About 60 auto and aircraft detailers have set up shop at the Museum of Flight, where they're painstakingly preserving historic aircraft, including the first Air Force One jet plane and a World War- II-era Boeing B-29 Superfortress.

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Keith Duplessie closed down his detailing shop and flew halfway across the country out of a sense of duty.

He and about 60 auto and aircraft detailers have set up shop at Seattle’s Museum of Flight, where they’re preserving several historic aircraft, including a Boeing VC-137B that once served as Air Force One and a World War- II-era Boeing B-29 Superfortress.

For Duplessie, who is now serving in the Texas Army National Guard, it’s his second stint at the museum after returning from deployment in Kuwait. He’s working alongside nine veterans on the team.

“Every one of these planes has changed history,” he said Wednesday. “Knowing that history and having my own history of service, how could I say no?”

The detailers, who volunteer to work on the aircraft, were selected by Renny Doyle, considered a master detailer of aircraft. Doyle and his wife, Diane, who used to work in law enforcement, offer training to the detailers they select from around the country to work at the Museum of Flight.

Most volunteers secured sponsorship or are getting help from the museum with housing, Doyle said, but many close down their own businesses to help with preservation.

“It’s worth every penny you lose to be out here,” Duplessie said.

Doyle has worked on planes from around the world, but brings his crew to the Museum of Flight every year to clean and polish the plane exteriors, which take a beating from the weather.

“Our goal is to make them look like they did when they were new,” said Doug Parfitt, the detailing crew’s project manager.

The Air Force One on display at the museum is the first presidential jet plane and was delivered in 1959 to replace President Dwight Eisenhower’s Super-Constellation. It takes about 1,000 hours of work to preserve the aircraft, Doyle said.

Ted Huetter, public-relations manager for the museum, said the presidential plane has been on loan from the Air Force since the mid-1990s and is considered a permanent item in the collection.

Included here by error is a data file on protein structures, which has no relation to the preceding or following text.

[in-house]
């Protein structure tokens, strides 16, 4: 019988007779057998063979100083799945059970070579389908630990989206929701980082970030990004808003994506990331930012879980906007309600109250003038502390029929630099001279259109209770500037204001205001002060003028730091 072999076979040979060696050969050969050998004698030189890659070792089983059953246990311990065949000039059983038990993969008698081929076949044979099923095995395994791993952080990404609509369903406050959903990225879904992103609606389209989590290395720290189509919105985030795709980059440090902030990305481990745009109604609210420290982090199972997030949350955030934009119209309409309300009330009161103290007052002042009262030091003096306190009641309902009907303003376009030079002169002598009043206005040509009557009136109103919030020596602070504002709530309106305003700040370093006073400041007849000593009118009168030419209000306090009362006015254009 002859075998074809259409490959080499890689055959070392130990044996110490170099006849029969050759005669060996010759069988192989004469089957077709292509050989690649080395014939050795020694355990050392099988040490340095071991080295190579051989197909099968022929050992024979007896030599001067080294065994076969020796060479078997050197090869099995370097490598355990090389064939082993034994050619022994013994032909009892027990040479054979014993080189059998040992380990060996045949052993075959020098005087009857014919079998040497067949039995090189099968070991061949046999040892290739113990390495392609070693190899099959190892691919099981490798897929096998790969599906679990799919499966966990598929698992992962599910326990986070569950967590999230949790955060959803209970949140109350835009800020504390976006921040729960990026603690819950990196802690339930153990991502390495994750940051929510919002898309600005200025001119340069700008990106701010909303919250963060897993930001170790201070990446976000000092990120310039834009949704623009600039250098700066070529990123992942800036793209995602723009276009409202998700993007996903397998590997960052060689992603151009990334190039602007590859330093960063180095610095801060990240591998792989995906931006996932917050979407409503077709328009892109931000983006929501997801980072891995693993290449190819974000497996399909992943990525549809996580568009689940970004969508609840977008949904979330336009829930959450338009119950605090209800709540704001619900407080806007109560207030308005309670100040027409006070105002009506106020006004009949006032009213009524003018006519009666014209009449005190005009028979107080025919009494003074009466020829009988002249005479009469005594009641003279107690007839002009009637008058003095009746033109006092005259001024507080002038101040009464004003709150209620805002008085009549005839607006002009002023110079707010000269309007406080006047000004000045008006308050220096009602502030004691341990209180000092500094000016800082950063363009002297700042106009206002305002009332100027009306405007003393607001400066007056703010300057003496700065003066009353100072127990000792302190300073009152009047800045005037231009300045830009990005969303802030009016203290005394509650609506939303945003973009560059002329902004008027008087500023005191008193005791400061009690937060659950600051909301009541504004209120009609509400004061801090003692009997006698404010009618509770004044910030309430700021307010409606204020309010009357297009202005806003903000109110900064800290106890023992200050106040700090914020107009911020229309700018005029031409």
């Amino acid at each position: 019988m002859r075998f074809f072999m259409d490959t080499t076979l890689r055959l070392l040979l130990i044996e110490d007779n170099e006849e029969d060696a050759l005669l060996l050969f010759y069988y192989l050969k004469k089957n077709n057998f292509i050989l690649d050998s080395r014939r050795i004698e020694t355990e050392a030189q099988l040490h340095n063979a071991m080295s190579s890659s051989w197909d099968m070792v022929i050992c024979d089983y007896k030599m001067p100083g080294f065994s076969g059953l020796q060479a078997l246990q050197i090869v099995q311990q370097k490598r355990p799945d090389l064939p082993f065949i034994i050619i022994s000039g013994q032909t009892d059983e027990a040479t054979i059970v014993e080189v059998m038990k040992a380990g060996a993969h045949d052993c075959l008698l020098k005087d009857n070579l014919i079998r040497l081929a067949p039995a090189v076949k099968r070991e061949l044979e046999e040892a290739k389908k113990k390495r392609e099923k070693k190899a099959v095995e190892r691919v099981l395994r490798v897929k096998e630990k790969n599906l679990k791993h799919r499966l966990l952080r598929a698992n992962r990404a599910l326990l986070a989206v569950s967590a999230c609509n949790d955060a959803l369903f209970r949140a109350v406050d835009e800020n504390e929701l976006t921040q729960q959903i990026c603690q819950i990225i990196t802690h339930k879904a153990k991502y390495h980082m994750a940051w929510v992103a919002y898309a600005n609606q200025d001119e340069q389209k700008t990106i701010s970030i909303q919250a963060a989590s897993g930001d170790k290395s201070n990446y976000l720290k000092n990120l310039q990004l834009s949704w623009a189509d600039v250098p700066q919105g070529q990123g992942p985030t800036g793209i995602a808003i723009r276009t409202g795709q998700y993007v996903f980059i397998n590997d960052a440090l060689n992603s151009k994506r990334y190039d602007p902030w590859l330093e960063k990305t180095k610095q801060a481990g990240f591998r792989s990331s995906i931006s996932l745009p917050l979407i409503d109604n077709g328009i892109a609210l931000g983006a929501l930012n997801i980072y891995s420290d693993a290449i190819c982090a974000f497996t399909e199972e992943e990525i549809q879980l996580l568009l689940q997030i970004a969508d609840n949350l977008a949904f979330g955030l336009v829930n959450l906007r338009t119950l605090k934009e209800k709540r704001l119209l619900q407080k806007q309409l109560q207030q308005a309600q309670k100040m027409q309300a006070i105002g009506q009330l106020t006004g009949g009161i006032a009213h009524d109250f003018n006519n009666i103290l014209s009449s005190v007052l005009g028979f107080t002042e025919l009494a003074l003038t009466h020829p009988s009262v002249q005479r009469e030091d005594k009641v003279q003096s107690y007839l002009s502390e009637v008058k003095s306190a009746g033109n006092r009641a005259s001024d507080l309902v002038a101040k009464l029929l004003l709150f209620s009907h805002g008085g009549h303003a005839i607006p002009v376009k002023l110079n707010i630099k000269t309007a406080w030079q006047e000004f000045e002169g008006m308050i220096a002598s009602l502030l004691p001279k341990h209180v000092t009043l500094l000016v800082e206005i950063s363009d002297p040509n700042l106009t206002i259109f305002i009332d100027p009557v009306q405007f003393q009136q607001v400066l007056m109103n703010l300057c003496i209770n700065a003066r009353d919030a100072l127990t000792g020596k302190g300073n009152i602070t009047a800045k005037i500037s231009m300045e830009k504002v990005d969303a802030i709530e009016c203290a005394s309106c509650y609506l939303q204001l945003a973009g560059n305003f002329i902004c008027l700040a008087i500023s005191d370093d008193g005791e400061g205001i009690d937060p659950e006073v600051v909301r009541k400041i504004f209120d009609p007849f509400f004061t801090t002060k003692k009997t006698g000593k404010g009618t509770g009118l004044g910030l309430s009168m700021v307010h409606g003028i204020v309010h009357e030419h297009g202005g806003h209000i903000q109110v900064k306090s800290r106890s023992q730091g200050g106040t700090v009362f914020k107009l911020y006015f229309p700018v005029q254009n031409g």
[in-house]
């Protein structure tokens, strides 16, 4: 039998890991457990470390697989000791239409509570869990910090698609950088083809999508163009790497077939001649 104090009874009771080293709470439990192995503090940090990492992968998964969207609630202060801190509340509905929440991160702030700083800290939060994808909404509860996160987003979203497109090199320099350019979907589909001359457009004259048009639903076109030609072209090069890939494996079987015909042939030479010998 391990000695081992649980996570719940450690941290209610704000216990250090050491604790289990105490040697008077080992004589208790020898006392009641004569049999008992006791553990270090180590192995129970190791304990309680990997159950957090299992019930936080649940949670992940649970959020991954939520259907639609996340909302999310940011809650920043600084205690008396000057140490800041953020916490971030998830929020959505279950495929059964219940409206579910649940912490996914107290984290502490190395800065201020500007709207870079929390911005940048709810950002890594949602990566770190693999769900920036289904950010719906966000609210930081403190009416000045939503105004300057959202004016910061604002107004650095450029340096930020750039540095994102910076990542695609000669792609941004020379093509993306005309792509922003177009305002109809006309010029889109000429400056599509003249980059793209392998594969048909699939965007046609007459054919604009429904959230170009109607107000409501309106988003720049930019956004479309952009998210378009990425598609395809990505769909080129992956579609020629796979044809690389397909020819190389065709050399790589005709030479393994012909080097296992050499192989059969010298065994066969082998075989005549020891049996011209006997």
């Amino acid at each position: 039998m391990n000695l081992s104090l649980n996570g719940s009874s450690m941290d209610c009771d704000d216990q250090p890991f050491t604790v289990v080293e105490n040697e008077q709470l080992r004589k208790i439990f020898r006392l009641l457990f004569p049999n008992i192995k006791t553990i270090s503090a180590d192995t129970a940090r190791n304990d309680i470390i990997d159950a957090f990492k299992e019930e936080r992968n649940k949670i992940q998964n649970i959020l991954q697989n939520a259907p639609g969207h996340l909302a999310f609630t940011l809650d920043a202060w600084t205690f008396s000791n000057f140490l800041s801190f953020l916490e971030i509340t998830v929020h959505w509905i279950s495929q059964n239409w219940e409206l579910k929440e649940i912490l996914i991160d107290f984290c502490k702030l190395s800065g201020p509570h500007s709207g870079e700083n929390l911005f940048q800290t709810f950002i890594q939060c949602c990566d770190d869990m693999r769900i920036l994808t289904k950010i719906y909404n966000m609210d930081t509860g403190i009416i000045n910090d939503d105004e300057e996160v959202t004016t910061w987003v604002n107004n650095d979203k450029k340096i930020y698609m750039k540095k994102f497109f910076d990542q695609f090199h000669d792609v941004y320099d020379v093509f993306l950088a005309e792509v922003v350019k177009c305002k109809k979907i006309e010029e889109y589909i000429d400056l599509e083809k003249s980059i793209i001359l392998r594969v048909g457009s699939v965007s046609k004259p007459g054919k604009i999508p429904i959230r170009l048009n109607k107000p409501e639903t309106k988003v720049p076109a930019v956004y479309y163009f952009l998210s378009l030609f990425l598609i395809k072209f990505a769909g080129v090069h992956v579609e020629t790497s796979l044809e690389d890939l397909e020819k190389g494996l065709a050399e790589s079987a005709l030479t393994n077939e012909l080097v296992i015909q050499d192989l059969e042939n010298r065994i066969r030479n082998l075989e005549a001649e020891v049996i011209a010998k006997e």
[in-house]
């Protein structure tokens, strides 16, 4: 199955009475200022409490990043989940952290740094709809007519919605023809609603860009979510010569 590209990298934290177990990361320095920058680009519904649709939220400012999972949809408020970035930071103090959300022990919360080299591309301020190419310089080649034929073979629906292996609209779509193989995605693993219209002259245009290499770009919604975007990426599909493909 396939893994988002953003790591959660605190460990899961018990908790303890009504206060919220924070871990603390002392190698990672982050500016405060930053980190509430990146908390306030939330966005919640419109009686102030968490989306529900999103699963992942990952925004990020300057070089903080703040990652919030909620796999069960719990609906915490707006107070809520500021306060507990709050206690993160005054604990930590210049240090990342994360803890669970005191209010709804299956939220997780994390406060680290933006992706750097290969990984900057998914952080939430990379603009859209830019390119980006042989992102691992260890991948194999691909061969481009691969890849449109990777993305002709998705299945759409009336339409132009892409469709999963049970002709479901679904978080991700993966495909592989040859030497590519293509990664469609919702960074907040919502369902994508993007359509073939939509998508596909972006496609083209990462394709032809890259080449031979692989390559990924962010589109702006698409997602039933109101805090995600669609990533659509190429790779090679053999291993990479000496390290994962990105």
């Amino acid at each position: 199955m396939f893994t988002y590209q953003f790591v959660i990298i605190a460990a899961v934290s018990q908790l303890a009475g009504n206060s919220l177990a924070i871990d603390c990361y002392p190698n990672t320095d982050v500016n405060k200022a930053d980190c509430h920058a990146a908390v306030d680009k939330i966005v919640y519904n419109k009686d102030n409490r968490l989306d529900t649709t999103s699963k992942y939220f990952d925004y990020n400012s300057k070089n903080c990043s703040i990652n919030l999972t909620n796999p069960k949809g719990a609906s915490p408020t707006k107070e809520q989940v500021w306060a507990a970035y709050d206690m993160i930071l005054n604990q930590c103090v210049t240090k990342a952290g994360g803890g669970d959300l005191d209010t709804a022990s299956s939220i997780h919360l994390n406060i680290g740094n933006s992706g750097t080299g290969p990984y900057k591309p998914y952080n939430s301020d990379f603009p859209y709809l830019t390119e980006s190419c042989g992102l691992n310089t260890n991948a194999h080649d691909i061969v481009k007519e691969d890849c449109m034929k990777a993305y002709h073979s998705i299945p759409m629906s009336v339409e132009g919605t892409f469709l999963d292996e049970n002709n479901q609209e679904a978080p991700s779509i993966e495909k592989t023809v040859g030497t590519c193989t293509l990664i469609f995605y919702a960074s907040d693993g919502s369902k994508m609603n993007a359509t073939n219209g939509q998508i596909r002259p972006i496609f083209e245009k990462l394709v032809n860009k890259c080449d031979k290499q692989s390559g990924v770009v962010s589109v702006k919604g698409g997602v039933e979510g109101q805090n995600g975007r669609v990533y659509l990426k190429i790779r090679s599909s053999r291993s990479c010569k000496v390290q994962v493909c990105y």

Because of environmental regulations at Boeing Field, Doyle said the crew has found a way to drywash the planes using less water than the average person uses to wash their car. Detailers use spray bottles and microfiber towels to delicately wipe away dirt. In the course of their week in Seattle, the crew will go through 3,000 towels, Doyle said.

While the crew works on all of the planes in the museum’s collection, Air Force One is never without attention from detailers.

“It was on the tarmac the day [President John] Kennedy was assassinated,” Doyle said. “It has seen history that some of us haven’t seen.”

In 2002, one of Doyle’s clients, Joe Clark, founder of Aviation Partners in Seattle, approached him about restoring Air Force One to its original glimmer, which experts said couldn’t be done. Doyle took the challenge.

“And the rest is history,” he said. “It all started here in Seattle.”

It’s Doyle routine to plant a kiss on the plane’s nose at the beginning and end of the project. 

Before Doyle was a master detailer, his fascination with aircraft began when he was a 13-year-old boy growing up in a tough neighborhood outside of Los Angeles. Doyle would ride his bike nine miles to the nearest airfield to watch planes take off.

Eventually, he convinced famous aerobatic pilot Art Scholl to teach him how to fly. He detailed and cleaned Scholl’s planes in exchange, launching a lifelong passion.

Scholl was killed in 1985 when his airplane plunged into the Pacific Ocean during the filming of “Top Gun.”

The detailing crew will continue their work at the Museum of Flight’s Aviation Pavilion through Sunday. The displays remain open while work is being done.